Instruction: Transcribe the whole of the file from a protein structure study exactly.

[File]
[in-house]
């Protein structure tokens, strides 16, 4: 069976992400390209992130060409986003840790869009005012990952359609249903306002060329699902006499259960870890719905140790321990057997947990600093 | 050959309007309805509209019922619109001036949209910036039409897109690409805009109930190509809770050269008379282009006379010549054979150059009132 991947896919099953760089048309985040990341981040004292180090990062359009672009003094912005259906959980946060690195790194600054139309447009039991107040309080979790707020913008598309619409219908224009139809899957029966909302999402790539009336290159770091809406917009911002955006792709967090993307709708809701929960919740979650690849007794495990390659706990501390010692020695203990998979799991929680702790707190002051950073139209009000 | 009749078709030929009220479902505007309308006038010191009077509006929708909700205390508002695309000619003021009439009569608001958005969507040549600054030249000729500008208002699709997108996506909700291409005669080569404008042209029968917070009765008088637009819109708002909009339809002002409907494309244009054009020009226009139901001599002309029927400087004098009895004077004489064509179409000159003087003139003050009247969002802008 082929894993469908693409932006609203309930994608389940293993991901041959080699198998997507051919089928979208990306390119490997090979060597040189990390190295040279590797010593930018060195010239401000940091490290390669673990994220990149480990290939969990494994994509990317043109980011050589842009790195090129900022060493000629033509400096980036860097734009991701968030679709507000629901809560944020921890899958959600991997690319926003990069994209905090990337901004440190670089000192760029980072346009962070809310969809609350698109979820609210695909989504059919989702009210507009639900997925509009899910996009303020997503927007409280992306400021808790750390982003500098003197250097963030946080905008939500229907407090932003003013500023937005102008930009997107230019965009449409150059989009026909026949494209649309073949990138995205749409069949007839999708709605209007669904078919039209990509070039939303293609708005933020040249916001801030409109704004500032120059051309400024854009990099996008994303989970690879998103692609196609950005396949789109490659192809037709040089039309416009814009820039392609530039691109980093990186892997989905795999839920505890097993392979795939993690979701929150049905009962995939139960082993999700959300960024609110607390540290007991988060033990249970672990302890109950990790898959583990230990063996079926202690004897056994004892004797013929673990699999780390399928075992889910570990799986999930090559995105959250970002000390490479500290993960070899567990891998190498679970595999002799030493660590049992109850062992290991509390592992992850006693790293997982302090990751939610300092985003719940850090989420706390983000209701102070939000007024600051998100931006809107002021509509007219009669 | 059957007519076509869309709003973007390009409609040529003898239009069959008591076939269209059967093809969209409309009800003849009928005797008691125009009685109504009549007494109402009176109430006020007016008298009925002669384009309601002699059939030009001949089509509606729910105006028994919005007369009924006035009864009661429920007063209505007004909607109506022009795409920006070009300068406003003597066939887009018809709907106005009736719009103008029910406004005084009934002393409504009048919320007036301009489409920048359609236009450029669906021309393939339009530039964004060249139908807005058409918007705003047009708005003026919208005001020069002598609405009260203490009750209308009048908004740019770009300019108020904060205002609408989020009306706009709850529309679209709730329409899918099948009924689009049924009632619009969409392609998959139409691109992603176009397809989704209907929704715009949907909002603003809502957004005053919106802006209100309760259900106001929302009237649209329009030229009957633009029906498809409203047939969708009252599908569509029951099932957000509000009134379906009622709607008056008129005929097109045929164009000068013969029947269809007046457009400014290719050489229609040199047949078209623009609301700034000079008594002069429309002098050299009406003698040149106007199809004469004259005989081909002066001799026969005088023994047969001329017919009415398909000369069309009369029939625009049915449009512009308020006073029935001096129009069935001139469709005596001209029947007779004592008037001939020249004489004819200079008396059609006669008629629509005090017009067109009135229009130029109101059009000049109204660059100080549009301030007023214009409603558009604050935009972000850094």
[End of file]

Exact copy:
[in-house]
């Protein structure tokens, strides 16, 4: 069976992400390209992130060409986003840790869009005012990952359609249903306002060329699902006499259960870890719905140790321990057997947990600093 | 050959309007309805509209019922619109001036949209910036039409897109690409805009109930190509809770050269008379282009006379010549054979150059009132 991947896919099953760089048309985040990341981040004292180090990062359009672009003094912005259906959980946060690195790194600054139309447009039991107040309080979790707020913008598309619409219908224009139809899957029966909302999402790539009336290159770091809406917009911002955006792709967090993307709708809701929960919740979650690849007794495990390659706990501390010692020695203990998979799991929680702790707190002051950073139209009000 | 009749078709030929009220479902505007309308006038010191009077509006929708909700205390508002695309000619003021009439009569608001958005969507040549600054030249000729500008208002699709997108996506909700291409005669080569404008042209029968917070009765008088637009819109708002909009339809002002409907494309244009054009020009226009139901001599002309029927400087004098009895004077004489064509179409000159003087003139003050009247969002802008 082929894993469908693409932006609203309930994608389940293993991901041959080699198998997507051919089928979208990306390119490997090979060597040189990390190295040279590797010593930018060195010239401000940091490290390669673990994220990149480990290939969990494994994509990317043109980011050589842009790195090129900022060493000629033509400096980036860097734009991701968030679709507000629901809560944020921890899958959600991997690319926003990069994209905090990337901004440190670089000192760029980072346009962070809310969809609350698109979820609210695909989504059919989702009210507009639900997925509009899910996009303020997503927007409280992306400021808790750390982003500098003197250097963030946080905008939500229907407090932003003013500023937005102008930009997107230019965009449409150059989009026909026949494209649309073949990138995205749409069949007839999708709605209007669904078919039209990509070039939303293609708005933020040249916001801030409109704004500032120059051309400024854009990099996008994303989970690879998103692609196609950005396949789109490659192809037709040089039309416009814009820039392609530039691109980093990186892997989905795999839920505890097993392979795939993690979701929150049905009962995939139960082993999700959300960024609110607390540290007991988060033990249970672990302890109950990790898959583990230990063996079926202690004897056994004892004797013929673990699999780390399928075992889910570990799986999930090559995105959250970002000390490479500290993960070899567990891998190498679970595999002799030493660590049992109850062992290991509390592992992850006693790293997982302090990751939610300092985003719940850090989420706390983000209701102070939000007024600051998100931006809107002021509509007219009669 | 059957007519076509869309709003973007390009409609040529003898239009069959008591076939269209059967093809969209409309009800003849009928005797008691125009009685109504009549007494109402009176109430006020007016008298009925002669384009309601002699059939030009001949089509509606729910105006028994919005007369009924006035009864009661429920007063209505007004909607109506022009795409920006070009300068406003003597066939887009018809709907106005009736719009103008029910406004005084009934002393409504009048919320007036301009489409920048359609236009450029669906021309393939339009530039964004060249139908807005058409918007705003047009708005003026919208005001020069002598609405009260203490009750209308009048908004740019770009300019108020904060205002609408989020009306706009709850529309679209709730329409899918099948009924689009049924009632619009969409392609998959139409691109992603176009397809989704209907929704715009949907909002603003809502957004005053919106802006209100309760259900106001929302009237649209329009030229009957633009029906498809409203047939969708009252599908569509029951099932957000509000009134379906009622709607008056008129005929097109045929164009000068013969029947269809007046457009400014290719050489229609040199047949078209623009609301700034000079008594002069429309002098050299009406003698040149106007199809004469004259005989081909002066001799026969005088023994047969001329017919009415398909000369069309009369029939625009049915449009512009308020006073029935001096129009069935001139469709005596001209029947007779004592008037001939020249004489004819200079008396059609006669008629629509005090017009067109009135229009130029109101059009000049109204660059100080549009301030007023214009409603558009604050935009972000850094």